A classic Frederick Forsyth. The man is a master in creating exciting thrillers. he shows his skills as a journalist. It's a book you want to read in one go and gives you a glimpse how easy it looks to build an atomic bomb from scratch.
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Format: Paperback
Wen I was young (20 years ago), my two favourite books were this one and Ludlum's Parsifal Mosaic. Hundreds of thrillers later, they remain in the top five. The 4th protocol contains lots of clever twists, it is much better than the (not bad) movie they made with Pierce Brosnan and Michael Caine out of it. It is probably dated now, cold war is over, but it still remains a top book for me. I shall re-read it someday. If you have never read it you should, Forsyth could write good stories at that time (now he has lost his edge but who does not age ?).
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I got lost in a myriad of Russian names, and even English names, and found myself having to turn back the pages quite a lot
in an attempt to keep up with the plot. However, The tale was interesting and the run up to the end was quite intense. I like the
author - Mr. Forsyth usually produces an exciting story.
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Format: Paperback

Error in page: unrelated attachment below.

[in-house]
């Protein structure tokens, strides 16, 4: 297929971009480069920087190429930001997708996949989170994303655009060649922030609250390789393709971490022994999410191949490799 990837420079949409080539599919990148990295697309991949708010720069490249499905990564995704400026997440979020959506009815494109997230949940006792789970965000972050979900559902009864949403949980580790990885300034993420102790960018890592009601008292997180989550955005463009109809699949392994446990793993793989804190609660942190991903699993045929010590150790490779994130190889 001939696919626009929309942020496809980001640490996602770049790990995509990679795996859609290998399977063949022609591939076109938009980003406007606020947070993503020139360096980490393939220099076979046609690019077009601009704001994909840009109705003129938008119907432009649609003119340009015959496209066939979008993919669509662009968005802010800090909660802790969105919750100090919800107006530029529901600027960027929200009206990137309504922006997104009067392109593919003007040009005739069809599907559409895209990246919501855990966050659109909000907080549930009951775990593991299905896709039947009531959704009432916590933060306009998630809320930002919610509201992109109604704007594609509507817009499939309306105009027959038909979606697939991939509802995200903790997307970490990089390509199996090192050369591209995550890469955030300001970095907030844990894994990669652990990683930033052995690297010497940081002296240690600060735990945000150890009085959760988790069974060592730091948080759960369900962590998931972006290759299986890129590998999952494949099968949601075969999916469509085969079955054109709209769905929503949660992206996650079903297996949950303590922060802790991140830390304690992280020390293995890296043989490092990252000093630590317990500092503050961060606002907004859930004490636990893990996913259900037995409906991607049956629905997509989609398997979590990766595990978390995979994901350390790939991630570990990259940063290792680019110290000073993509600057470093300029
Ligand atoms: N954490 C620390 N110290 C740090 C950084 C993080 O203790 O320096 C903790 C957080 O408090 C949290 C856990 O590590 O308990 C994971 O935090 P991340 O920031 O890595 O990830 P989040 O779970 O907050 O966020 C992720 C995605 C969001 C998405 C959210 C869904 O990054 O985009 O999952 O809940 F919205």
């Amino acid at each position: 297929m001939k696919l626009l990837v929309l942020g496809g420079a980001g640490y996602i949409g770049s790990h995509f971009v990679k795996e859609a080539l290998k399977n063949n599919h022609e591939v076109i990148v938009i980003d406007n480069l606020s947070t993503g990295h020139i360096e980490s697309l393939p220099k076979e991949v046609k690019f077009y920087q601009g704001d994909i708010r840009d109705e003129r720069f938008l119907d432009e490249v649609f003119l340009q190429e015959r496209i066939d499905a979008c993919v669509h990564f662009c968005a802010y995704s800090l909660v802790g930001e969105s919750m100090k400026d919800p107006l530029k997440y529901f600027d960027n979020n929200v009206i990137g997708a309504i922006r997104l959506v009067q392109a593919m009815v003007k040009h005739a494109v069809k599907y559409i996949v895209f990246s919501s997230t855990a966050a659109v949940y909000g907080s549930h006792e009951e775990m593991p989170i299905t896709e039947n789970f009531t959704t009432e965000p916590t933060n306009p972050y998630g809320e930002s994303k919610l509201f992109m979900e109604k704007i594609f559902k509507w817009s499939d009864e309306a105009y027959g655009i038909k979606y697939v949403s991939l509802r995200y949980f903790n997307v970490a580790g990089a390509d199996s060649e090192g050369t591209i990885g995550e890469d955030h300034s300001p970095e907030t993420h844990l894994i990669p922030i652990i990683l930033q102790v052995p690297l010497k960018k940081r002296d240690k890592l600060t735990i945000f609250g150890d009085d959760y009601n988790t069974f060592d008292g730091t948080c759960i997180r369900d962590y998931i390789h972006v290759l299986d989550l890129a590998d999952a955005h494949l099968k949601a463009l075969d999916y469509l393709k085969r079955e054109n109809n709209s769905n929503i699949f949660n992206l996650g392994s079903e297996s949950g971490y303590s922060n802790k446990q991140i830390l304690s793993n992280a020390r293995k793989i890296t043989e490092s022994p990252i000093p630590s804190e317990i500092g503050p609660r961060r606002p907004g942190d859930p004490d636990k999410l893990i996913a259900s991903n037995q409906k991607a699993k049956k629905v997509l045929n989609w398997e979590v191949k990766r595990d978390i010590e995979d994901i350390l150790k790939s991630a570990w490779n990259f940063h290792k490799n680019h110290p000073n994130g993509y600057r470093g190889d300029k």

This is my second Forsyth book, after I read "Fist of Gd" (I am looking forward to "Jackal" and "Dogs") and it seems Forsyth wrote it with readers like me in mind. This one is much superior to "Fist". I rarely read fiction, generally much preferring books on history, particularly that of the 20th century, but Forsyth has written a very accessible novel that is almost frighteningly realistic. I very much appreciate all the research he has done, informing the reader on matters such as about how MI6 is structured and operates, how the SAS carries out operations, how surveillance is carried out on a suspect (a very tedious and expensive business!) and how security is maintained at the ports of entry of the country, how intelligence regarding national security is amassed and how the intelligence organs of hostile countries relate to one another.
Finally I can attest that he really does his homework as I have seen in his use of Hebrew words which are always transliterated and translated correctly
Highly recommended and don't let the fact that it deals with the Cold War and the late, unlamented Sovet and South African Apartheid regimes deter you!